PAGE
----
In 2020, the EBRD started 41 new advisory projects with Greek SMEs in various areas, such as strategic and business planning, marketing and e-commerce, operational efficiency, financial management and digitalization, and delivered five online export training seminars to more than 100 participants. Donor funding from Greece, as well as from the European Union through the European Investment Advisory Hub of the European Investment Bank, has been crucial. 

Papoutsanis, a leading Greek manufacturer of soap and liquid cosmetics, became the first Greek firm to join the EBRD’s Blue Ribbon program, which combines business advice and finance for companies that stand out for their market leadership and high-growth potential. 

Furthermore, the Board of Directors of the EBRD approved a new strategy for Greece, which will guide the bank’s investment and policy engagement in the country during the next five years. 

The EBRD responded to the coronavirus pandemic with record investment of €11 billion in 2020 through 410 projects. This represents a 10 per cent increase in annual business investment relative to 2019, when the bank provided €10.1 billion to finance 452 projects.

Upstream projects awaiting Greek State reassurances

Local and foreign upstream companies holding exploration and production licenses for hydrocarbon reserves on Greek territory, offshore and onshore, are awaiting Greek State reassurances for their ventures following a cabinet reshuffle that has resulted in a change of leadership at the energy ministry, bringing in Kostas Skrekas in place of Costis Hatzidakis.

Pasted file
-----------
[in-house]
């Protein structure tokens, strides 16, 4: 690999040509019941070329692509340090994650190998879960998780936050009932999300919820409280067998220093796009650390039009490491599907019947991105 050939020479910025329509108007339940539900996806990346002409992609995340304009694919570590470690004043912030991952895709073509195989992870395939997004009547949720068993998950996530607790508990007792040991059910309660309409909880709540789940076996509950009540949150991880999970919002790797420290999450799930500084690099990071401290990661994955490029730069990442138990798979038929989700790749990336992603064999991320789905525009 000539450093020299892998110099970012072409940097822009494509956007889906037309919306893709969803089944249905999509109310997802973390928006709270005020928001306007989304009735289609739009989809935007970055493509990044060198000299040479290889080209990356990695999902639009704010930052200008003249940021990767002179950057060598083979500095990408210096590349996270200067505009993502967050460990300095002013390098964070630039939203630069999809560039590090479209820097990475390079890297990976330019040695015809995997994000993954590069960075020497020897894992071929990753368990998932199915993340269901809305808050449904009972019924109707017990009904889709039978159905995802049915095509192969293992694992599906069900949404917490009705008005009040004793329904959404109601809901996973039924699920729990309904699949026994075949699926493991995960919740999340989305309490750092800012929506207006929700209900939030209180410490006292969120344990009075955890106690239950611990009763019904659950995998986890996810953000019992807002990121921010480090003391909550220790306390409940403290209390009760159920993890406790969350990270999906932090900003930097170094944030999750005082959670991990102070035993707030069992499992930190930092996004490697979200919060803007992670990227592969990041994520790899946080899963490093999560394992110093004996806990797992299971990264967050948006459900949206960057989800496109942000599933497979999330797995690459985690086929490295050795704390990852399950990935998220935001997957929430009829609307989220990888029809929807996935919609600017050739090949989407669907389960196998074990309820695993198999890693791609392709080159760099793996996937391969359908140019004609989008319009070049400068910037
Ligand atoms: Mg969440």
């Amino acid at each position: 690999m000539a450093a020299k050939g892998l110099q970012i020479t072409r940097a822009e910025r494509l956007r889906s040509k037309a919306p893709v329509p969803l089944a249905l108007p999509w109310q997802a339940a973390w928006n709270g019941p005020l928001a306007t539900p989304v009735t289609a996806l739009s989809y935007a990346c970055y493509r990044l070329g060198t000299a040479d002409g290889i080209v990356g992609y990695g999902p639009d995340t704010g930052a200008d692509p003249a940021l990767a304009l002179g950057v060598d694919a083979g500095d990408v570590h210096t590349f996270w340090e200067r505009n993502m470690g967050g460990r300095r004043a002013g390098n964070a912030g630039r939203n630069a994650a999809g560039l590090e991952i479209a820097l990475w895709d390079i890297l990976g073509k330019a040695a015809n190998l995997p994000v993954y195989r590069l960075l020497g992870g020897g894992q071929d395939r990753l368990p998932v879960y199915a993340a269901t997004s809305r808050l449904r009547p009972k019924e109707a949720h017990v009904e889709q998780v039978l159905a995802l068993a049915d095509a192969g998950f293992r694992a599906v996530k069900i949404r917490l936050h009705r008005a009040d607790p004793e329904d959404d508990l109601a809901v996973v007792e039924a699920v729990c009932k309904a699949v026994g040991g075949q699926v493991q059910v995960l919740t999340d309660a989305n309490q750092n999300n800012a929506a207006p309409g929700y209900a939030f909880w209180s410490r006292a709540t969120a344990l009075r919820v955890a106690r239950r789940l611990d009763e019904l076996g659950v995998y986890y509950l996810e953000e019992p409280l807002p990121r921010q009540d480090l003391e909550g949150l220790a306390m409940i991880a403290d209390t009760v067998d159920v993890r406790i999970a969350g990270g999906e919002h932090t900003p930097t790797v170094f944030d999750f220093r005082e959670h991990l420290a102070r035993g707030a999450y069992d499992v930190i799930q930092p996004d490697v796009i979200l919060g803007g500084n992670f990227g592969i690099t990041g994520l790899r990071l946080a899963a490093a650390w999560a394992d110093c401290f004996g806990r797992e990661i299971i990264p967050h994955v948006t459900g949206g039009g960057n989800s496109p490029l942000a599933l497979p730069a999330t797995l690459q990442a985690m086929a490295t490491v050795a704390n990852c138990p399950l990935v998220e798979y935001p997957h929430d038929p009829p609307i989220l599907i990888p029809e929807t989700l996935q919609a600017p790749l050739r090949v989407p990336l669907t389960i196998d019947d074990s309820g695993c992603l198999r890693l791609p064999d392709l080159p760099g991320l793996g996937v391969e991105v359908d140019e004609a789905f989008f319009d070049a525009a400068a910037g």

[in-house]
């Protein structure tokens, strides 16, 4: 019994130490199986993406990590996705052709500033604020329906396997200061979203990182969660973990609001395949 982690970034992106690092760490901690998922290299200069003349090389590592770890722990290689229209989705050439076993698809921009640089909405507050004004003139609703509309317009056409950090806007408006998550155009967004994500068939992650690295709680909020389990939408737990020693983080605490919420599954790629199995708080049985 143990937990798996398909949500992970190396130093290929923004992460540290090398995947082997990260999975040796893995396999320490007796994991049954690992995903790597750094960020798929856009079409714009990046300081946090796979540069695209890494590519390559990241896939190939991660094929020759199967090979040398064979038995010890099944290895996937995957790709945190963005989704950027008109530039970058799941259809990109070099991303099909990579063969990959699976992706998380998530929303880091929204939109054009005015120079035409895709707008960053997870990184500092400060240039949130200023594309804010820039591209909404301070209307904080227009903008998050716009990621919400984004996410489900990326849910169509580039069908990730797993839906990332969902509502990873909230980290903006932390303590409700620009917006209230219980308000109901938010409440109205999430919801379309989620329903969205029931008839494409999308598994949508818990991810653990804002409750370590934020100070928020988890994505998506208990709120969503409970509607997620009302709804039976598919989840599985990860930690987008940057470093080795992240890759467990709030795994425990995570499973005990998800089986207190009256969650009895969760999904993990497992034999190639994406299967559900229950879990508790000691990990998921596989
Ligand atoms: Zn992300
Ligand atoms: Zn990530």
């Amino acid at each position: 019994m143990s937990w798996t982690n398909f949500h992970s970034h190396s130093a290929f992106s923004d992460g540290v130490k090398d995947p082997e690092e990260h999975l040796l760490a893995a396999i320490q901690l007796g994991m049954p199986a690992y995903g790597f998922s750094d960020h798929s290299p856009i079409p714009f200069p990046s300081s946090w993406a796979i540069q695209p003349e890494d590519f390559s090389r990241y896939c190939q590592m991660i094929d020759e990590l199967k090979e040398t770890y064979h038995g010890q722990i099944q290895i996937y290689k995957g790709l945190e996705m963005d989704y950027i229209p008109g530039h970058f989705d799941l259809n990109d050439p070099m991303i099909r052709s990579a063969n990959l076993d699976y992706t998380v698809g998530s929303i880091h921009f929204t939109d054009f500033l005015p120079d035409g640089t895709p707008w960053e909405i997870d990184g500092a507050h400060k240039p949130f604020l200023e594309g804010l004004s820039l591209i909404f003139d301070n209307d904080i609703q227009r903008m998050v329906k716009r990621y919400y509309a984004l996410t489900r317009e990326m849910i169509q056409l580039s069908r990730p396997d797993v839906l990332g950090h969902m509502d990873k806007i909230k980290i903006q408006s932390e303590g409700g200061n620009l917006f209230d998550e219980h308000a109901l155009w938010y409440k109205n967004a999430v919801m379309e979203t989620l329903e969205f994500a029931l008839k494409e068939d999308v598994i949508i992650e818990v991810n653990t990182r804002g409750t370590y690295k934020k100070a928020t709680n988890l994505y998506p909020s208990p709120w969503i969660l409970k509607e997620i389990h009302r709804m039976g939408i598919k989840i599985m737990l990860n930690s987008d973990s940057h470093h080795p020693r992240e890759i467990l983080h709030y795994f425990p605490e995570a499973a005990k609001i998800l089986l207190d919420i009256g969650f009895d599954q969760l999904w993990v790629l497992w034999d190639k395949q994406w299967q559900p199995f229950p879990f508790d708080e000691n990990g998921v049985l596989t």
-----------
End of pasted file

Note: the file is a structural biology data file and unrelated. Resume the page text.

Oil companies, delaying investment plans as a result of the pandemic and lower oil prices, are waiting for a vote of confidence from the Greek State, market sources insist.

The fall in oil prices, currently at levels of about 50 dollar a barrel, may have halted upstream investments internationally, but, nevertheless, this is a good time for resolving bureaucratic obstacles and preparing local communities for prospective exploration efforts that promise to contribute to job creation and economic recovery.

Four upstream investment plans are currently either at an advanced stage in terms of prospective drilling or at preliminary exploration stages.

Of all four plans, Energean’s license for Katakolo, western Greece, is at the most mature stage. Public consultation on an environmental impact study concerning this project’s drilling requirements was completed in December, 2019. The regional authority for western Greece has offered its approval. Even so, a year later, the energy ministry has yet to deliver its decision on the environmental study.

A license for the Gulf of Patras field, held by Hellenic Petroleum (ELPE) and Edison, is also at a mature stage. The partners requested, and were granted, an extension for the start of drilling at this field. EDEY, the Greek Hydrocarbon Management Company, granted the pair a further 15 months, until January 23, 2023, to facilitate their preparations.

Sources have attributed this additional time to a lack of appropriate regional port facilities, needed to facilitate the installation of equipment required for drilling. ELPE and Edison had previously been given another extension, until October, 2021.

On another front, a partnership comprising Repsol and Energean has until April to start a second stage of exploration activities at its Ioannina block in northwestern Greece. Local community approval is needed. The government needs to take action on the issue.